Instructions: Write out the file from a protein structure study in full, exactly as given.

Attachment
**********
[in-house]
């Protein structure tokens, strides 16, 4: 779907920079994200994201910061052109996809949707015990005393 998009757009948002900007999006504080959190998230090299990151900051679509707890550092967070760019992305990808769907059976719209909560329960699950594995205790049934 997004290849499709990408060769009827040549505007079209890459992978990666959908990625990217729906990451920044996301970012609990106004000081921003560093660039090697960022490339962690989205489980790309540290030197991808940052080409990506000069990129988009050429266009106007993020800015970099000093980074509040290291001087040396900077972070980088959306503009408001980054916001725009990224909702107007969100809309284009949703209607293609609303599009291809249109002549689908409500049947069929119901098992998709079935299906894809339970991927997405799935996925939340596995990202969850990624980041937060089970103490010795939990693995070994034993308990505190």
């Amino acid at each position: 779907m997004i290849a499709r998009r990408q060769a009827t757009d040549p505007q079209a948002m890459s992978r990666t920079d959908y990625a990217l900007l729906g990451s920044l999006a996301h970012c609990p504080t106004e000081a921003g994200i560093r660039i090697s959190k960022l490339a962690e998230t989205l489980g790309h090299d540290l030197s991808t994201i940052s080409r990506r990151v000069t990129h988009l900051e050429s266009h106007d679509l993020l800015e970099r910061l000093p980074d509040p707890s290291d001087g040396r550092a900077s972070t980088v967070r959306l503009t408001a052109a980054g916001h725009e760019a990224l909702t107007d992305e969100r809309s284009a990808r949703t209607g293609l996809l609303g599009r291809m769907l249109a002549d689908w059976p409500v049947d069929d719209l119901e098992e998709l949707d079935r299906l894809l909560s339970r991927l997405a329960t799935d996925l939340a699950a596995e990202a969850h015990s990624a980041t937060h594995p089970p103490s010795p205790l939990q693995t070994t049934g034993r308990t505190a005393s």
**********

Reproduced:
[in-house]
């Protein structure tokens, strides 16, 4: 779907920079994200994201910061052109996809949707015990005393 998009757009948002900007999006504080959190998230090299990151900051679509707890550092967070760019992305990808769907059976719209909560329960699950594995205790049934 997004290849499709990408060769009827040549505007079209890459992978990666959908990625990217729906990451920044996301970012609990106004000081921003560093660039090697960022490339962690989205489980790309540290030197991808940052080409990506000069990129988009050429266009106007993020800015970099000093980074509040290291001087040396900077972070980088959306503009408001980054916001725009990224909702107007969100809309284009949703209607293609609303599009291809249109002549689908409500049947069929119901098992998709079935299906894809339970991927997405799935996925939340596995990202969850990624980041937060089970103490010795939990693995070994034993308990505190």
């Amino acid at each position: 779907m997004i290849a499709r998009r990408q060769a009827t757009d040549p505007q079209a948002m890459s992978r990666t920079d959908y990625a990217l900007l729906g990451s920044l999006a996301h970012c609990p504080t106004e000081a921003g994200i560093r660039i090697s959190k960022l490339a962690e998230t989205l489980g790309h090299d540290l030197s991808t994201i940052s080409r990506r990151v000069t990129h988009l900051e050429s266009h106007d679509l993020l800015e970099r910061l000093p980074d509040p707890s290291d001087g040396r550092a900077s972070t980088v967070r959306l503009t408001a052109a980054g916001h725009e760019a990224l909702t107007d992305e969100r809309s284009a990808r949703t209607g293609l996809l609303g599009r291809m769907l249109a002549d689908w059976p409500v049947d069929d719209l119901e098992e998709l949707d079935r299906l894809l909560s339970r991927l997405a329960t799935d996925l939340a699950a596995e990202a969850h015990s990624a980041t937060h594995p089970p103490s010795p205790l939990q693995t070994t049934g034993r308990t505190a005393s």